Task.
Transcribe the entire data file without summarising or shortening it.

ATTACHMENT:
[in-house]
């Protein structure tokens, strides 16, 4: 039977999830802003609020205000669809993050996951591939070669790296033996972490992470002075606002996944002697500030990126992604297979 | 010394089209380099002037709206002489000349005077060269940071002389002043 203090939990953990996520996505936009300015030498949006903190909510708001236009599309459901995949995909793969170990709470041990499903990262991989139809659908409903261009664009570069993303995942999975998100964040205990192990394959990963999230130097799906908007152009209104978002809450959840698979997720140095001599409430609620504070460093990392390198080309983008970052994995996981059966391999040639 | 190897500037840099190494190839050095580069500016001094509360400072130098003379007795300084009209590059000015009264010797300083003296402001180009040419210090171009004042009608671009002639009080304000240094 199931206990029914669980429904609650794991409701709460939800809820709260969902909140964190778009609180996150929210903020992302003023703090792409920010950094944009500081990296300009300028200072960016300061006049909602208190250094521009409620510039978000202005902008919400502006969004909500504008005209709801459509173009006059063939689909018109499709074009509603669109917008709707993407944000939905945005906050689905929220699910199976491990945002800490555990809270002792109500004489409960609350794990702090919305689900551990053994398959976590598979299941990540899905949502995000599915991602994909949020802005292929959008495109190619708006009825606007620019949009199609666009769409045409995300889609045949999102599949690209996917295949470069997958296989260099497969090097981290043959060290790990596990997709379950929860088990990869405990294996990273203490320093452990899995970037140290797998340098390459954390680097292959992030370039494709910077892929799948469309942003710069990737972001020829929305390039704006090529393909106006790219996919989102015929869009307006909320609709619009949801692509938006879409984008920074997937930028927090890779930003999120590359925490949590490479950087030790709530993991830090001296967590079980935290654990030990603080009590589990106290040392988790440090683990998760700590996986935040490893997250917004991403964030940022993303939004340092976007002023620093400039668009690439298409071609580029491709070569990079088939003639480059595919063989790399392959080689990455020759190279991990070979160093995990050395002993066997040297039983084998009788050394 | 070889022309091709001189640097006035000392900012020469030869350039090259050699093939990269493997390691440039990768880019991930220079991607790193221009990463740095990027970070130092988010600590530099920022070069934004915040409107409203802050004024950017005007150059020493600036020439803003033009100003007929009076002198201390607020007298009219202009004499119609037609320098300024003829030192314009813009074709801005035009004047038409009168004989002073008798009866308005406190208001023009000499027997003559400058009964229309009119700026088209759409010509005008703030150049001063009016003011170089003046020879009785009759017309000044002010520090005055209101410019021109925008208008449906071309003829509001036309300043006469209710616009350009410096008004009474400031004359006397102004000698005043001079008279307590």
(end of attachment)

[in-house]
């Protein structure tokens, strides 16, 4: 039977999830802003609020205000669809993050996951591939070669790296033996972490992470002075606002996944002697500030990126992604297979 | 010394089209380099002037709206002489000349005077060269940071002389002043 203090939990953990996520996505936009300015030498949006903190909510708001236009599309459901995949995909793969170990709470041990499903990262991989139809659908409903261009664009570069993303995942999975998100964040205990192990394959990963999230130097799906908007152009209104978002809450959840698979997720140095001599409430609620504070460093990392390198080309983008970052994995996981059966391999040639 | 190897500037840099190494190839050095580069500016001094509360400072130098003379007795300084009209590059000015009264010797300083003296402001180009040419210090171009004042009608671009002639009080304000240094 199931206990029914669980429904609650794991409701709460939800809820709260969902909140964190778009609180996150929210903020992302003023703090792409920010950094944009500081990296300009300028200072960016300061006049909602208190250094521009409620510039978000202005902008919400502006969004909500504008005209709801459509173009006059063939689909018109499709074009509603669109917008709707993407944000939905945005906050689905929220699910199976491990945002800490555990809270002792109500004489409960609350794990702090919305689900551990053994398959976590598979299941990540899905949502995000599915991602994909949020802005292929959008495109190619708006009825606007620019949009199609666009769409045409995300889609045949999102599949690209996917295949470069997958296989260099497969090097981290043959060290790990596990997709379950929860088990990869405990294996990273203490320093452990899995970037140290797998340098390459954390680097292959992030370039494709910077892929799948469309942003710069990737972001020829929305390039704006090529393909106006790219996919989102015929869009307006909320609709619009949801692509938006879409984008920074997937930028927090890779930003999120590359925490949590490479950087030790709530993991830090001296967590079980935290654990030990603080009590589990106290040392988790440090683990998760700590996986935040490893997250917004991403964030940022993303939004340092976007002023620093400039668009690439298409071609580029491709070569990079088939003639480059595919063989790399392959080689990455020759190279991990070979160093995990050395002993066997040297039983084998009788050394 | 070889022309091709001189640097006035000392900012020469030869350039090259050699093939990269493997390691440039990768880019991930220079991607790193221009990463740095990027970070130092988010600590530099920022070069934004915040409107409203802050004024950017005007150059020493600036020439803003033009100003007929009076002198201390607020007298009219202009004499119609037609320098300024003829030192314009813009074709801005035009004047038409009168004989002073008798009866308005406190208001023009000499027997003559400058009964229309009119700026088209759409010509005008703030150049001063009016003011170089003046020879009785009759017309000044002010520090005055209101410019021109925008208008449906071309003829509001036309300043006469209710616009350009410096008004009474400031004359006397102004000698005043001079008279307590």